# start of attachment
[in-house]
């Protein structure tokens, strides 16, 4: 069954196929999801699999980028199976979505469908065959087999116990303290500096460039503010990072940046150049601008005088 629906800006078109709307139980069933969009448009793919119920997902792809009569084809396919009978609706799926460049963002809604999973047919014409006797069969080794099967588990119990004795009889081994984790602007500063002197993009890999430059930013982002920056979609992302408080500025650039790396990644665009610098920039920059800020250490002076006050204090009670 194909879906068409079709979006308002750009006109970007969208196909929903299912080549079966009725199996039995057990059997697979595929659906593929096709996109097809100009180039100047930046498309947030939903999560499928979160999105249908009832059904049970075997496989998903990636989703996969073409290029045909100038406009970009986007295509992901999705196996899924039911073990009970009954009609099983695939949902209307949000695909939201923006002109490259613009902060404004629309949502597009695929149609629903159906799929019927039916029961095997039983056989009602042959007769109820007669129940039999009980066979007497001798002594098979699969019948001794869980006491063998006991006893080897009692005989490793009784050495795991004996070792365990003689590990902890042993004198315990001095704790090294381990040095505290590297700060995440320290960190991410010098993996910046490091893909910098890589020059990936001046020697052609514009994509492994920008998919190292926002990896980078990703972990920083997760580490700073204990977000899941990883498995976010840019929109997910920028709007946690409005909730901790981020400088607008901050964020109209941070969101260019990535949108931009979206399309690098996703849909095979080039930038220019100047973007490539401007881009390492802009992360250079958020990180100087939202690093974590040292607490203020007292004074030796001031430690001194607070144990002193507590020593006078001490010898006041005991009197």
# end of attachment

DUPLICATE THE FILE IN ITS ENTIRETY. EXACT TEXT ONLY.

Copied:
[in-house]
């Protein structure tokens, strides 16, 4: 069954196929999801699999980028199976979505469908065959087999116990303290500096460039503010990072940046150049601008005088 629906800006078109709307139980069933969009448009793919119920997902792809009569084809396919009978609706799926460049963002809604999973047919014409006797069969080794099967588990119990004795009889081994984790602007500063002197993009890999430059930013982002920056979609992302408080500025650039790396990644665009610098920039920059800020250490002076006050204090009670 194909879906068409079709979006308002750009006109970007969208196909929903299912080549079966009725199996039995057990059997697979595929659906593929096709996109097809100009180039100047930046498309947030939903999560499928979160999105249908009832059904049970075997496989998903990636989703996969073409290029045909100038406009970009986007295509992901999705196996899924039911073990009970009954009609099983695939949902209307949000695909939201923006002109490259613009902060404004629309949502597009695929149609629903159906799929019927039916029961095997039983056989009602042959007769109820007669129940039999009980066979007497001798002594098979699969019948001794869980006491063998006991006893080897009692005989490793009784050495795991004996070792365990003689590990902890042993004198315990001095704790090294381990040095505290590297700060995440320290960190991410010098993996910046490091893909910098890589020059990936001046020697052609514009994509492994920008998919190292926002990896980078990703972990920083997760580490700073204990977000899941990883498995976010840019929109997910920028709007946690409005909730901790981020400088607008901050964020109209941070969101260019990535949108931009979206399309690098996703849909095979080039930038220019100047973007490539401007881009390492802009992360250079958020990180100087939202690093974590040292607490203020007292004074030796001031430690001194607070144990002193507590020593006078001490010898006041005991009197």